Funny how brave I am right up until the minute it is time to put my money where my mouth is. Here’s a fact, with a few small domestic exceptions, I’ve never really been anywhere more than a couple hundred miles from home. Up until this trip, I didn’t even have a passport. When we decided to do this, I came up with this brilliant idea that I wanted to allow the experience to be what it wanted to be. I abandoned all my Clark Griswold planning tendencies and decided to just go with it. I honestly believe discovery can be an amazing thing and I can’t discover if I’m too busy walking the straight and narrow. Now that it is time to hop on that plane, I’m a little concerned about my discovery plan. As a matter of fact the anxiety is raging. I’m worried about pretty much everything and I’m homesick before I even leave home. I just keep telling myself that I’m not going to the moon and I will be fine and everyone will be here when I get back, they might even be glad to see me. This is going to be OK, maybe even great. I’ve managed to put everything I think I need for two weeks into a backpack and a large suitcase, both with plenty of room to add things on the way back. I’ll be sporting the most boring “I don’t care if these jeans and plain tshirts are lost” wardrobe known to man, but at least I don’t have to worry about my bloody bunny shirt never coming home....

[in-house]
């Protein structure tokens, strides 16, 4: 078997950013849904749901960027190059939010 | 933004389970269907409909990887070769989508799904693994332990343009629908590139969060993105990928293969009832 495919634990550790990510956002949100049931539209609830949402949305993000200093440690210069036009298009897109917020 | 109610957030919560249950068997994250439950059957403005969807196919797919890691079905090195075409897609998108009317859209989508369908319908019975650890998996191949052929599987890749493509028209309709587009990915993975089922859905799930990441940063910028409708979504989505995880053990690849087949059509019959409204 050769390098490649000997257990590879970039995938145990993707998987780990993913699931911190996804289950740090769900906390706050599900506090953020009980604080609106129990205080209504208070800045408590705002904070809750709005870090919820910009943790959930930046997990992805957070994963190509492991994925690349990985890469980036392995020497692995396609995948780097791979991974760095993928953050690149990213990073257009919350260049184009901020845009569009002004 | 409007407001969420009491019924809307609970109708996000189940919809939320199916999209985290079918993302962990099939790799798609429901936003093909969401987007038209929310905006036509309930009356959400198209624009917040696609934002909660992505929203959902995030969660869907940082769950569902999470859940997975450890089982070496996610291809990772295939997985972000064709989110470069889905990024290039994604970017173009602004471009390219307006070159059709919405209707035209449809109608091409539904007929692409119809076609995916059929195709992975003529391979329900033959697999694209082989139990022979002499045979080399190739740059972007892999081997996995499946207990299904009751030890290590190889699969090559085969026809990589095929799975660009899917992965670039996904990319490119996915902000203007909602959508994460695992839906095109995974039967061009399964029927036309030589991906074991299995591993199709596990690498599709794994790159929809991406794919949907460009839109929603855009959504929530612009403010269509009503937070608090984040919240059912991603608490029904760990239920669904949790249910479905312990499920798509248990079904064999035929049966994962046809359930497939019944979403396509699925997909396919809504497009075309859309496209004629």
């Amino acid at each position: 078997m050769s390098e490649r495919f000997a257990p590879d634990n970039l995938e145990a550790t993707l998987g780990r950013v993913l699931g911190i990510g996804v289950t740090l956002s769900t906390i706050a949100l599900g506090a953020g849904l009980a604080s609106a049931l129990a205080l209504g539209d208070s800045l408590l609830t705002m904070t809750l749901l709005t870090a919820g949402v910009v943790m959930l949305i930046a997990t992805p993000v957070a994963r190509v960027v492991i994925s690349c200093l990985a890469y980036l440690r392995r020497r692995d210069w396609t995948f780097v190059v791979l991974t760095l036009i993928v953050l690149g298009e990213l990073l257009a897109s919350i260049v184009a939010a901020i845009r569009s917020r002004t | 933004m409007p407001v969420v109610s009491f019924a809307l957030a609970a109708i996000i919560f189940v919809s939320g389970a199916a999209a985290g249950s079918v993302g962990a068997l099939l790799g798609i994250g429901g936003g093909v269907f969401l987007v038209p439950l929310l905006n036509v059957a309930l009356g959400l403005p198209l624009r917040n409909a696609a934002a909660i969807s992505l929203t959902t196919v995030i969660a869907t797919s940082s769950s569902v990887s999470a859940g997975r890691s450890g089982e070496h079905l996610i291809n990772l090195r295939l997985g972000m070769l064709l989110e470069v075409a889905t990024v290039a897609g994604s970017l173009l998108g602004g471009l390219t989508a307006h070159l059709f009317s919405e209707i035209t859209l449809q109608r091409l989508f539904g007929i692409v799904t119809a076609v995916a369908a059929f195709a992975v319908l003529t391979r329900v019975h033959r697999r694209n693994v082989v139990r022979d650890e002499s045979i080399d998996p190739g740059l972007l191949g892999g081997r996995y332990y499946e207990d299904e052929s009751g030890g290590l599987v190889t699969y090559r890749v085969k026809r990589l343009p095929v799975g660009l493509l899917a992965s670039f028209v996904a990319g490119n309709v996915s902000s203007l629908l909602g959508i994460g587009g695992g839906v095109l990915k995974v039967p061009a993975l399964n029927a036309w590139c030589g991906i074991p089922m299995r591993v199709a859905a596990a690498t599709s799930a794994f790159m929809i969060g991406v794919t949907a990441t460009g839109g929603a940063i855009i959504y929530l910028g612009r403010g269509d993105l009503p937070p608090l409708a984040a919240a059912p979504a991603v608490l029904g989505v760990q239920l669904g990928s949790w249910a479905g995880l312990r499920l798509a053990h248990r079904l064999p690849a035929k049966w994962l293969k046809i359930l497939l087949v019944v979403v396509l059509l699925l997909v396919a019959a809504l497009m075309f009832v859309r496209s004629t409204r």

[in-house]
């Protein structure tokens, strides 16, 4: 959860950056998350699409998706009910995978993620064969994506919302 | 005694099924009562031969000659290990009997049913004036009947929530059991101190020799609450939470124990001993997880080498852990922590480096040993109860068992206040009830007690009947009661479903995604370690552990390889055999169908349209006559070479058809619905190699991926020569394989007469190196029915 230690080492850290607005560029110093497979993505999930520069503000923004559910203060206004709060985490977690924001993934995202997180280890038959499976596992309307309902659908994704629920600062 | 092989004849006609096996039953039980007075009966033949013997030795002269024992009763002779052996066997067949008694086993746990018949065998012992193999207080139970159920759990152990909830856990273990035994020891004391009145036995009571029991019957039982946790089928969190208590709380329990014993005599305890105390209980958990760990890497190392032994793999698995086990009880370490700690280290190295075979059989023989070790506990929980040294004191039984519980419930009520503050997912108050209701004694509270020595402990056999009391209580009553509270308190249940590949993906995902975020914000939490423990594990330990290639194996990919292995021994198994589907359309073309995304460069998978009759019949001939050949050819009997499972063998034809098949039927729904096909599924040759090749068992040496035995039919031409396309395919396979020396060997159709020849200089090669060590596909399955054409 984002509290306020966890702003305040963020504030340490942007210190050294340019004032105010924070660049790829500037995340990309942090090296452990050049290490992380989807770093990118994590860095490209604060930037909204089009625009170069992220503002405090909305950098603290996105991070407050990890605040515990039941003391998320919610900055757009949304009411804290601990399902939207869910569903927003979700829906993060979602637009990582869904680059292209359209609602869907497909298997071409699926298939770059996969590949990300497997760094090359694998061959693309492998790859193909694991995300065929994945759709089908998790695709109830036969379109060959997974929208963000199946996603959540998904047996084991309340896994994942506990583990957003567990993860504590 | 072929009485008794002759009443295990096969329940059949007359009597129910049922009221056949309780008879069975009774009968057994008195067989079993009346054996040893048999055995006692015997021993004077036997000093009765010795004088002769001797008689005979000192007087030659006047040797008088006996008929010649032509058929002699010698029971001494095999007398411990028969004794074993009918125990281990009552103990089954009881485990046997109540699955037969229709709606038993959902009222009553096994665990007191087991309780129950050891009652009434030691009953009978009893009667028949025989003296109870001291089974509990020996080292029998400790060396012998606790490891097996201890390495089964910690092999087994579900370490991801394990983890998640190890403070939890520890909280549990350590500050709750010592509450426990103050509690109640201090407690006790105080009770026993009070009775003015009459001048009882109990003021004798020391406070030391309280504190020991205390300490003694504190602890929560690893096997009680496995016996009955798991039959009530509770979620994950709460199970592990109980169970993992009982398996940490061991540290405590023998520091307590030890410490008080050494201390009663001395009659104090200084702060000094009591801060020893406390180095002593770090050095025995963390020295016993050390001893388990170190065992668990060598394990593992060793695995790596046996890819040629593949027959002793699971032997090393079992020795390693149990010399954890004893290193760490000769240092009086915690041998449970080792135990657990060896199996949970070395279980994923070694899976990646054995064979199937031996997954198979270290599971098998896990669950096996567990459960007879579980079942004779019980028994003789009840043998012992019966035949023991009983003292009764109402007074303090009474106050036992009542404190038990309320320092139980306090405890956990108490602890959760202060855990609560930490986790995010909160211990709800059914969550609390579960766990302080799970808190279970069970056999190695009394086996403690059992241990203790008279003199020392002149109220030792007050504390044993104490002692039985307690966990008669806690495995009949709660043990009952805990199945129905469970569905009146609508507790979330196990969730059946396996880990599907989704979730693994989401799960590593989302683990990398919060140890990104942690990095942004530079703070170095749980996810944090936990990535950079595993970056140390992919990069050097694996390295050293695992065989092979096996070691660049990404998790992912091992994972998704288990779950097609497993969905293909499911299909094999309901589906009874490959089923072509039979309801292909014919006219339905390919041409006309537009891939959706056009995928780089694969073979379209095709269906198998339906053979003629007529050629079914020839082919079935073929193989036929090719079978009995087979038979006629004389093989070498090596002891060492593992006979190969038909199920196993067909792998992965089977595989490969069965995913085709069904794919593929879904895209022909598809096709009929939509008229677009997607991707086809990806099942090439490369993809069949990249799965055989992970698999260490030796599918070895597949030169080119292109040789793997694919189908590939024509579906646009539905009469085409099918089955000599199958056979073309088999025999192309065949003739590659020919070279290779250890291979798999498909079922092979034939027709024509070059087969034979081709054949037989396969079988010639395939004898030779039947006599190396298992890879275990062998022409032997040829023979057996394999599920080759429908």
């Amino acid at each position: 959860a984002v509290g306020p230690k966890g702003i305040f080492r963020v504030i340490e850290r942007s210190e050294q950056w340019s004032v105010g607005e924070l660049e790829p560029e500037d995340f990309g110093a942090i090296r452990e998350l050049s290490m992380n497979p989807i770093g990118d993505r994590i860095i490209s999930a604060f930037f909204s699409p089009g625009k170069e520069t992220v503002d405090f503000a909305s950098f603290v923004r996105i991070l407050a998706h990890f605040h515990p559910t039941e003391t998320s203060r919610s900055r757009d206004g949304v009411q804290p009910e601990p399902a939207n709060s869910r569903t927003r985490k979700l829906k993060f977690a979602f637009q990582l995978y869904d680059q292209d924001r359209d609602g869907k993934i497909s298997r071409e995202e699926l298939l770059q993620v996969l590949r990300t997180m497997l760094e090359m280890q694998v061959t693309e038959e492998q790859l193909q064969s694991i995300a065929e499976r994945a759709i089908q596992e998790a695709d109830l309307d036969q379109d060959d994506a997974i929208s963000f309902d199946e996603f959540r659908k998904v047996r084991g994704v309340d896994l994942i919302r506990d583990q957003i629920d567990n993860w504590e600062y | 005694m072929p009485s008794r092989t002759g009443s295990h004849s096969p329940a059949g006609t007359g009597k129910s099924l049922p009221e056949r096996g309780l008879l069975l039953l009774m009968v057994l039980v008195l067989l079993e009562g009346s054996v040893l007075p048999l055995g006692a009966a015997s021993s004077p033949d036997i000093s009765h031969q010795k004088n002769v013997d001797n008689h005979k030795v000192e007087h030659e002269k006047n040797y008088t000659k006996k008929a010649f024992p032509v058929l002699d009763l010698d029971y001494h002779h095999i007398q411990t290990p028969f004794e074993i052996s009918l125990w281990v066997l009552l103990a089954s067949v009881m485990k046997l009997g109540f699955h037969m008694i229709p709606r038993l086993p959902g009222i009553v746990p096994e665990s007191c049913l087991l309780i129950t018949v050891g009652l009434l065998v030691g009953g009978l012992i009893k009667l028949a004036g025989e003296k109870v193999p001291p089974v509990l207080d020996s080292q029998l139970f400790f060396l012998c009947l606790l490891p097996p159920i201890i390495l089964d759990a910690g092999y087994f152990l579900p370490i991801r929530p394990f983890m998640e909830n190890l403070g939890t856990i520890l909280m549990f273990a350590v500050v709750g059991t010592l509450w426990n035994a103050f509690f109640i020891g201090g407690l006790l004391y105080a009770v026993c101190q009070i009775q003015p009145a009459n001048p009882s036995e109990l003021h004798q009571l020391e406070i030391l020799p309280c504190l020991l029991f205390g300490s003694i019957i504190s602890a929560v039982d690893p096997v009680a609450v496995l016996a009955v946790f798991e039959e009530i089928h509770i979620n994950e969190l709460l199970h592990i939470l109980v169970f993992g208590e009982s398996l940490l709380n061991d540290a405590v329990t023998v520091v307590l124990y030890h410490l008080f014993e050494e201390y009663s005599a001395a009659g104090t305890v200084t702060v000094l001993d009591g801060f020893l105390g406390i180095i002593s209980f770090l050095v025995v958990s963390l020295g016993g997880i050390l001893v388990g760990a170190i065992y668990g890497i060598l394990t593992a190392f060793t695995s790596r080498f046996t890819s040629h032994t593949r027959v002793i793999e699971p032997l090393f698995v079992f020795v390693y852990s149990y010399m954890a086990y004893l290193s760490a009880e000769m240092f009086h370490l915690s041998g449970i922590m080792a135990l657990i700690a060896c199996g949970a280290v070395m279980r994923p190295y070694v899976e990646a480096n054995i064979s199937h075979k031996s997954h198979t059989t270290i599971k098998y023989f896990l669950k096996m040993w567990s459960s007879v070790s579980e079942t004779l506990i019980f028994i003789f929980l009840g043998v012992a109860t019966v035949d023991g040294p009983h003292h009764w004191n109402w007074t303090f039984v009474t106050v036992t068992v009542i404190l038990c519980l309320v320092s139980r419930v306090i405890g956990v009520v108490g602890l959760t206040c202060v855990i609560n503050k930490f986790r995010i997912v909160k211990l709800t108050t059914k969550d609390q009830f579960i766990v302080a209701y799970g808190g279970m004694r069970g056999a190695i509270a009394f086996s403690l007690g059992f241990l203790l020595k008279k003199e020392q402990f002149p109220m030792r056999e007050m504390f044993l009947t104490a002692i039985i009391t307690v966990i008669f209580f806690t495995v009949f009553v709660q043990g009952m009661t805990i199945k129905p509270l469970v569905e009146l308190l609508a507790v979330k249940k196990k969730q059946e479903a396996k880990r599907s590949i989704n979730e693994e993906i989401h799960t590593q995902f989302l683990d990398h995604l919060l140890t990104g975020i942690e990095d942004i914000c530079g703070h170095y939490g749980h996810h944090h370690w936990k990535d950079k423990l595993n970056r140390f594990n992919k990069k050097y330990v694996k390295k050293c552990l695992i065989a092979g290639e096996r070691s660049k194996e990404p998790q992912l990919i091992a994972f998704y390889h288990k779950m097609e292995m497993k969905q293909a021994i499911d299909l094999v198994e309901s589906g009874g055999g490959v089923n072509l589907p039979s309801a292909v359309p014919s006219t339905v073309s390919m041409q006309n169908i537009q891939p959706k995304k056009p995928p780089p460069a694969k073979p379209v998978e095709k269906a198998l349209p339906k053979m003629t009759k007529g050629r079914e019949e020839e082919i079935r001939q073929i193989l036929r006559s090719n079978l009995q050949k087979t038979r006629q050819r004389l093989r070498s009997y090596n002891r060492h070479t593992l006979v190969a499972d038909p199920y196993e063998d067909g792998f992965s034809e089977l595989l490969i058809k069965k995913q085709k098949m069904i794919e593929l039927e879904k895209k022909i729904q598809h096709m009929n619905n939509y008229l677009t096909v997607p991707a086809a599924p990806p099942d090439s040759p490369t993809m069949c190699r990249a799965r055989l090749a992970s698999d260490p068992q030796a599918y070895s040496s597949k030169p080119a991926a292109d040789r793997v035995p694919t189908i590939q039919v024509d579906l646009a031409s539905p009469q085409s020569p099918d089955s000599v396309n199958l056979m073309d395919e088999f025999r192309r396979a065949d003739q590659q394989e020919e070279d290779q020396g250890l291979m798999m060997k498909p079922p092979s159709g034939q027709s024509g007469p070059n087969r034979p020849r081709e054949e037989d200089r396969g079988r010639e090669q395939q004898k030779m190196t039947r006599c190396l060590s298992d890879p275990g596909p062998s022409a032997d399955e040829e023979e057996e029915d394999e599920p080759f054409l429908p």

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Susan Owenby
Principal Artificer of Things.